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A Packer only, Driver to retire

Donald Driver

Donald Driver

NEW ORLEANS — No other uniform would fit Donald Driver.

The Packers' all-time leading receiver announced his retirement Thursday, with a public ceremony planned for Feb. 6 at Lambeau Field.

"I've always said that I owe it to the fans to retire as a Packer," said Driver, who turns 38 Saturday. "I feel like I can still play, but if I can't play for my organization, then I can't play for anyone else."

Driver finishes his 14-year career as Green Bay's all-time leader in yards receiving (10,137), catches (743) and 1,000-yard seasons (seven). He's one of only 18 receivers in history with 700-plus career catches and 10,000 or more receiving yards in 200 games.

Rooney rule: Three former black head coaches — Tony Dungy, Herm Edwards and Jim Caldwell — said the NFL needs to rethink its Rooney Rule for promoting minority hiring after 15 top vacancies were all filled by white candidates since the regular season ended a month ago. "I know the concept is good," said Dungy, the former Bucs coach who was with the Colts when he became the first black coach to win a Super Bowl. "Obviously, it's not working the way it should."

Steelers chairman Dan Rooney pushed the league to require every team to interview at least one minority candidate for each coaching or GM opening. The league established the rule in 2003.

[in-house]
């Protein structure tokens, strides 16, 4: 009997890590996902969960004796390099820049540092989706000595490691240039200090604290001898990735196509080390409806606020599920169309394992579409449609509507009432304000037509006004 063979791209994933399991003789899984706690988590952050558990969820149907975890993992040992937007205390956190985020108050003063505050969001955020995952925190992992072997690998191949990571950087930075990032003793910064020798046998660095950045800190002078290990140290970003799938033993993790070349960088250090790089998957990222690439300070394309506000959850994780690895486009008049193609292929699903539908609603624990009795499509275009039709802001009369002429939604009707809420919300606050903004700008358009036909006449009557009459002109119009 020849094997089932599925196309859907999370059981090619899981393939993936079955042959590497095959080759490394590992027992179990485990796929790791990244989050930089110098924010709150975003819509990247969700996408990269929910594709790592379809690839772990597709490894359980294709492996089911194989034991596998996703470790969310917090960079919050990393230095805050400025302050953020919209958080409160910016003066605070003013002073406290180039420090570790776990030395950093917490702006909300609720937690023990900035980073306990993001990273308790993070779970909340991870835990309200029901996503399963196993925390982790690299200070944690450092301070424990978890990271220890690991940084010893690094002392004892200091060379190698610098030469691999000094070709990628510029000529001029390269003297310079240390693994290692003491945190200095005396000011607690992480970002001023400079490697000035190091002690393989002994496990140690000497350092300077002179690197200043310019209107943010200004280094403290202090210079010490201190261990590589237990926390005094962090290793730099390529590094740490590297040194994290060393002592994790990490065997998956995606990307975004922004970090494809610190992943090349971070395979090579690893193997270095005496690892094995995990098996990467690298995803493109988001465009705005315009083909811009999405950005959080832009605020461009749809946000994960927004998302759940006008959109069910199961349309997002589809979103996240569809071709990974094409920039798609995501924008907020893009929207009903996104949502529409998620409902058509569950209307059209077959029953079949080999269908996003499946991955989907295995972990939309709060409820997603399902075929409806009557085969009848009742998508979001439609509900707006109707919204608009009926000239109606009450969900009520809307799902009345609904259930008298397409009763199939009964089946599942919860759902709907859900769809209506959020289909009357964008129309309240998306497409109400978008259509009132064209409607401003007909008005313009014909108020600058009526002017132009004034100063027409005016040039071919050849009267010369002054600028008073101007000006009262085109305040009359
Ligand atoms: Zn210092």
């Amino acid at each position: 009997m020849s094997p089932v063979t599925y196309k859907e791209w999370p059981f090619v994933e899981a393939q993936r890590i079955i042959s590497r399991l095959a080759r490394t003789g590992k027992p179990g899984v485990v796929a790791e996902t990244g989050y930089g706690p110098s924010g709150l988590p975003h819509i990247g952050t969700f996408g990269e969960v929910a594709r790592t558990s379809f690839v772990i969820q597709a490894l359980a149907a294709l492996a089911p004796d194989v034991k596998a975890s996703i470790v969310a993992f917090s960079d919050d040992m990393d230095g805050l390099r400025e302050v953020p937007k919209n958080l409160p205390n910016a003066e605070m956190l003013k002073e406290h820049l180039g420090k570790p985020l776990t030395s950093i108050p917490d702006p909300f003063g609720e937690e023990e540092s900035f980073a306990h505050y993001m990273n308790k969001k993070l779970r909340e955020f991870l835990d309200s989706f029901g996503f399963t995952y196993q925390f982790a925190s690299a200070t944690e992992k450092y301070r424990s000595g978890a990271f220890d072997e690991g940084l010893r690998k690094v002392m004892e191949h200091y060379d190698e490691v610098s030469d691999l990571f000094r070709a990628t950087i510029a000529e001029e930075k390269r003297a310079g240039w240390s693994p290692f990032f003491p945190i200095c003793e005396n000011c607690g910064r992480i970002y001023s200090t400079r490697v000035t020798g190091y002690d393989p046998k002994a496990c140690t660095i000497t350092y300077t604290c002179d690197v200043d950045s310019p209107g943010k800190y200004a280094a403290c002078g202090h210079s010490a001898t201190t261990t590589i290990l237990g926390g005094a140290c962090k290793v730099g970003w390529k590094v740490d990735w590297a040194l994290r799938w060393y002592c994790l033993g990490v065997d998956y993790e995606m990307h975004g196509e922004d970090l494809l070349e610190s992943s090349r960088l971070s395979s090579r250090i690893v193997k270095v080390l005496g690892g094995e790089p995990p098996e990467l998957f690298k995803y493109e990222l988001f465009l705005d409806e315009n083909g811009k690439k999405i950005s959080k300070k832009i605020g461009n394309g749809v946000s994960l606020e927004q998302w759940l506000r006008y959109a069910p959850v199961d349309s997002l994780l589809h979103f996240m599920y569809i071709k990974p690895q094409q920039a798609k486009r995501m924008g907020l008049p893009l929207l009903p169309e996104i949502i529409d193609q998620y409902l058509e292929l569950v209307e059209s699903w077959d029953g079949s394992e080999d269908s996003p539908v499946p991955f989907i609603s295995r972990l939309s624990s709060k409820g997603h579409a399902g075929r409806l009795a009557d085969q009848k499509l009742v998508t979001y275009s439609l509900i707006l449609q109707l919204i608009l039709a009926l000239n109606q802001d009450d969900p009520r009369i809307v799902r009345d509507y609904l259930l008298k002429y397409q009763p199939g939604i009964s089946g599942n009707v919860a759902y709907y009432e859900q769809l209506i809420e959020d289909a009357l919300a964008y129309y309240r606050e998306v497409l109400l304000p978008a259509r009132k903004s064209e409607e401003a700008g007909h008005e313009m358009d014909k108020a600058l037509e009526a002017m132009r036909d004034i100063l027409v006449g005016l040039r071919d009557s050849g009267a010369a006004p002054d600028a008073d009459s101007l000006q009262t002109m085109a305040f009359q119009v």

Robert Gulliver, the NFL's executive vice president of human resources, said he expects to make revisions in the rule.

Union makes safety complaints: Players association executive director DeMaurice Smith and union president Domonique Foxworth, critical of the league's handling of player safety, threatened to file a grievance if the NFL refuses to institute a system to verify the credentials of all medical personnel on each team. He said the NFLPA has three amendments it wants for the collective bargaining agreement, including the appointment of "a neutral chief safety officer who can hear appeals about acceptable levels of medical care."

Rainey pleads: Former Gators and Steelers running back Chris Rainey pled no contest to disorderly conduct in Alachua County after his arrest in January on charges of simple battery in a dispute with his girlfriend. Rainey was fined $200 and imposed court costs of about $300. His charge was reduced to disorderly conduct because the reported victim denied being battered. The Steelers released him after his arrest.

Times staff writer Antonya English contributed to this report.

A Packer only, Driver to retire 01/31/13 [Last modified: Thursday, January 31, 2013 10:25pm]
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